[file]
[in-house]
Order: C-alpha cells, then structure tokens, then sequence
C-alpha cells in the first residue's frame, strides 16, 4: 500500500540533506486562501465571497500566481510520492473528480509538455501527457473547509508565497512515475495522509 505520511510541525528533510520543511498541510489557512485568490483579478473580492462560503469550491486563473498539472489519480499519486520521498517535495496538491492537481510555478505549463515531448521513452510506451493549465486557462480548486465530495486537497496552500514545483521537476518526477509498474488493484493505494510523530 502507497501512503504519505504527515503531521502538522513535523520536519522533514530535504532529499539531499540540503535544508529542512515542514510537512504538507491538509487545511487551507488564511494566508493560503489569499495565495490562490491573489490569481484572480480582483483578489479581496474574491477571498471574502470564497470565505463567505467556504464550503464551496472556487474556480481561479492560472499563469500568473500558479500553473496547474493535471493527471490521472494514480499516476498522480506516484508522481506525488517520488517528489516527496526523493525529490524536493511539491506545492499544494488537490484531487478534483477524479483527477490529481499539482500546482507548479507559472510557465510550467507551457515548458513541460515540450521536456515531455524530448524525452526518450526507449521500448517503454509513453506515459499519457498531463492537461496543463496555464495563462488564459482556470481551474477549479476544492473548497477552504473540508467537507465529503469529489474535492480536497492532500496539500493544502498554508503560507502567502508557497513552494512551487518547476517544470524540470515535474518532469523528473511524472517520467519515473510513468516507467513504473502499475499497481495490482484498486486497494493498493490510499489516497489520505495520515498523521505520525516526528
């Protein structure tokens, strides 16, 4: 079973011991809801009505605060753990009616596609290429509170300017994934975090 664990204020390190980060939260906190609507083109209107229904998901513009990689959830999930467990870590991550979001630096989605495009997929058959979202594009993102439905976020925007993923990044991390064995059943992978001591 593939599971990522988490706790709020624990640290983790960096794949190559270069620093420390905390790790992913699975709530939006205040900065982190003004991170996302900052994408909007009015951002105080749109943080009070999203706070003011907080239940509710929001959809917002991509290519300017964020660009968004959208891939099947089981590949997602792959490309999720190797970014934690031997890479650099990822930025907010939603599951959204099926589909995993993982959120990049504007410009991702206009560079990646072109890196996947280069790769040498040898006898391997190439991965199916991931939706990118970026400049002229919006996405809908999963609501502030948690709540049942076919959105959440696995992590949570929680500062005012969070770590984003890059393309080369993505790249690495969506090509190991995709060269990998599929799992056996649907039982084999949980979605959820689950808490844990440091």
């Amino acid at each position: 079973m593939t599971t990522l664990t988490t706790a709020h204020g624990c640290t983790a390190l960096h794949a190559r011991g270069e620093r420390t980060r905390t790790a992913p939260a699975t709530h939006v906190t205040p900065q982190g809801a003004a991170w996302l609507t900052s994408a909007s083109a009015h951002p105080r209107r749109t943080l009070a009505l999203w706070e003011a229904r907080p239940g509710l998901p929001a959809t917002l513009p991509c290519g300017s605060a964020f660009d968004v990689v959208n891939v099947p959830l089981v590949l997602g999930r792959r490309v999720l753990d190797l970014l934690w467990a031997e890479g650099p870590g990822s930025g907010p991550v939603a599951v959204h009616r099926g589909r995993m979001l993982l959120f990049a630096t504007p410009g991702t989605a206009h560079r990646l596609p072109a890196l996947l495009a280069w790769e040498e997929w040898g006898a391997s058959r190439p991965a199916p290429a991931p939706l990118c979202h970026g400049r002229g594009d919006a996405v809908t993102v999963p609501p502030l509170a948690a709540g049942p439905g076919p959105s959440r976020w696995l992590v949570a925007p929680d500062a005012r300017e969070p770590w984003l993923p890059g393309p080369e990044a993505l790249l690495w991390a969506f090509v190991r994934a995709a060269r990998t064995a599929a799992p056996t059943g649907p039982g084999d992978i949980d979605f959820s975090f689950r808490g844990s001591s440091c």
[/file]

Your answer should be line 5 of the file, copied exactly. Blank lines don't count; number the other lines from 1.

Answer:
């Amino acid at each position: 079973m593939t599971t990522l664990t988490t706790a709020h204020g624990c640290t983790a390190l960096h794949a190559r011991g270069e620093r420390t980060r905390t790790a992913p939260a699975t709530h939006v906190t205040p900065q982190g809801a003004a991170w996302l609507t900052s994408a909007s083109a009015h951002p105080r209107r749109t943080l009070a009505l999203w706070e003011a229904r907080p239940g509710l998901p929001a959809t917002l513009p991509c290519g300017s605060a964020f660009d968004v990689v959208n891939v099947p959830l089981v590949l997602g999930r792959r490309v999720l753990d190797l970014l934690w467990a031997e890479g650099p870590g990822s930025g907010p991550v939603a599951v959204h009616r099926g589909r995993m979001l993982l959120f990049a630096t504007p410009g991702t989605a206009h560079r990646l596609p072109a890196l996947l495009a280069w790769e040498e997929w040898g006898a391997s058959r190439p991965a199916p290429a991931p939706l990118c979202h970026g400049r002229g594009d919006a996405v809908t993102v999963p609501p502030l509170a948690a709540g049942p439905g076919p959105s959440r976020w696995l992590v949570a925007p929680d500062a005012r300017e969070p770590w984003l993923p890059g393309p080369e990044a993505l790249l690495w991390a969506f090509v190991r994934a995709a060269r990998t064995a599929a799992p056996t059943g649907p039982g084999d992978i949980d979605f959820s975090f689950r808490g844990s001591s440091c």